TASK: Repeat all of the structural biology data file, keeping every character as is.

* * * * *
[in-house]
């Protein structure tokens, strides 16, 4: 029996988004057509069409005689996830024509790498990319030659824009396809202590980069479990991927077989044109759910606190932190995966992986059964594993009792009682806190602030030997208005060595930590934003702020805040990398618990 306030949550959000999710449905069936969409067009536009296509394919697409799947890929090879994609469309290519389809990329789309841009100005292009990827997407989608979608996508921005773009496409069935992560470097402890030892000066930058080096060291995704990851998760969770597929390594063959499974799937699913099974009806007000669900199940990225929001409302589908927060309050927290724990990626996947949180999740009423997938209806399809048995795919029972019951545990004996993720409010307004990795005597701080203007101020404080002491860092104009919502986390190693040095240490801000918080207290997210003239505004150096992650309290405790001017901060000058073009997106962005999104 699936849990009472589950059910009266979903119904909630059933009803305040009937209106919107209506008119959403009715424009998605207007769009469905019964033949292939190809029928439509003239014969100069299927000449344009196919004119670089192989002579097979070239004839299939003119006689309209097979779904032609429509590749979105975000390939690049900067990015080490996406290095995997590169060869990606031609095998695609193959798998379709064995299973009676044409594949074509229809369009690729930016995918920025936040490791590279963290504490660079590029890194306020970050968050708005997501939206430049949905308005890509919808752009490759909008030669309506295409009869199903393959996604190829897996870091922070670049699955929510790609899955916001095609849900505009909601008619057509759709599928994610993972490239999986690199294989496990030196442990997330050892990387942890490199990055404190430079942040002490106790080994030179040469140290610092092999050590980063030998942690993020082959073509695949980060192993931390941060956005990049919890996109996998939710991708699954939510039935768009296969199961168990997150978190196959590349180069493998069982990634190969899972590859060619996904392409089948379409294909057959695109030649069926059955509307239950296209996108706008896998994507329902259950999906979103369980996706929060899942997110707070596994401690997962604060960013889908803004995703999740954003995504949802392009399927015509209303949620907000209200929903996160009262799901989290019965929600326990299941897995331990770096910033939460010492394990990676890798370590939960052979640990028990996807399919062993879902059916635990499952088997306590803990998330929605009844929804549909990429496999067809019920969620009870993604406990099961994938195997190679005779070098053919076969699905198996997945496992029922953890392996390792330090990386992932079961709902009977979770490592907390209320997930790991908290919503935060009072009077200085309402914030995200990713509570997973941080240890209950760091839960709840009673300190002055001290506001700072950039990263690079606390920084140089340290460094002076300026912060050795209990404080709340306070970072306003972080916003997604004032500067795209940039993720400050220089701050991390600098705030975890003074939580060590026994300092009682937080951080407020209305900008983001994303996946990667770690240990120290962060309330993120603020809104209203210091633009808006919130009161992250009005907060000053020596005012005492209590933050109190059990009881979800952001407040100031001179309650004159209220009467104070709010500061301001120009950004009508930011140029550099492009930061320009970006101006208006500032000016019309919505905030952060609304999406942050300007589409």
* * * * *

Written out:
[in-house]
């Protein structure tokens, strides 16, 4: 029996988004057509069409005689996830024509790498990319030659824009396809202590980069479990991927077989044109759910606190932190995966992986059964594993009792009682806190602030030997208005060595930590934003702020805040990398618990 306030949550959000999710449905069936969409067009536009296509394919697409799947890929090879994609469309290519389809990329789309841009100005292009990827997407989608979608996508921005773009496409069935992560470097402890030892000066930058080096060291995704990851998760969770597929390594063959499974799937699913099974009806007000669900199940990225929001409302589908927060309050927290724990990626996947949180999740009423997938209806399809048995795919029972019951545990004996993720409010307004990795005597701080203007101020404080002491860092104009919502986390190693040095240490801000918080207290997210003239505004150096992650309290405790001017901060000058073009997106962005999104 699936849990009472589950059910009266979903119904909630059933009803305040009937209106919107209506008119959403009715424009998605207007769009469905019964033949292939190809029928439509003239014969100069299927000449344009196919004119670089192989002579097979070239004839299939003119006689309209097979779904032609429509590749979105975000390939690049900067990015080490996406290095995997590169060869990606031609095998695609193959798998379709064995299973009676044409594949074509229809369009690729930016995918920025936040490791590279963290504490660079590029890194306020970050968050708005997501939206430049949905308005890509919808752009490759909008030669309506295409009869199903393959996604190829897996870091922070670049699955929510790609899955916001095609849900505009909601008619057509759709599928994610993972490239999986690199294989496990030196442990997330050892990387942890490199990055404190430079942040002490106790080994030179040469140290610092092999050590980063030998942690993020082959073509695949980060192993931390941060956005990049919890996109996998939710991708699954939510039935768009296969199961168990997150978190196959590349180069493998069982990634190969899972590859060619996904392409089948379409294909057959695109030649069926059955509307239950296209996108706008896998994507329902259950999906979103369980996706929060899942997110707070596994401690997962604060960013889908803004995703999740954003995504949802392009399927015509209303949620907000209200929903996160009262799901989290019965929600326990299941897995331990770096910033939460010492394990990676890798370590939960052979640990028990996807399919062993879902059916635990499952088997306590803990998330929605009844929804549909990429496999067809019920969620009870993604406990099961994938195997190679005779070098053919076969699905198996997945496992029922953890392996390792330090990386992932079961709902009977979770490592907390209320997930790991908290919503935060009072009077200085309402914030995200990713509570997973941080240890209950760091839960709840009673300190002055001290506001700072950039990263690079606390920084140089340290460094002076300026912060050795209990404080709340306070970072306003972080916003997604004032500067795209940039993720400050220089701050991390600098705030975890003074939580060590026994300092009682937080951080407020209305900008983001994303996946990667770690240990120290962060309330993120603020809104209203210091633009808006919130009161992250009005907060000053020596005012005492209590933050109190059990009881979800952001407040100031001179309650004159209220009467104070709010500061301001120009950004009508930011140029550099492009930061320009970006101006208006500032000016019309919505905030952060609304999406942050300007589409």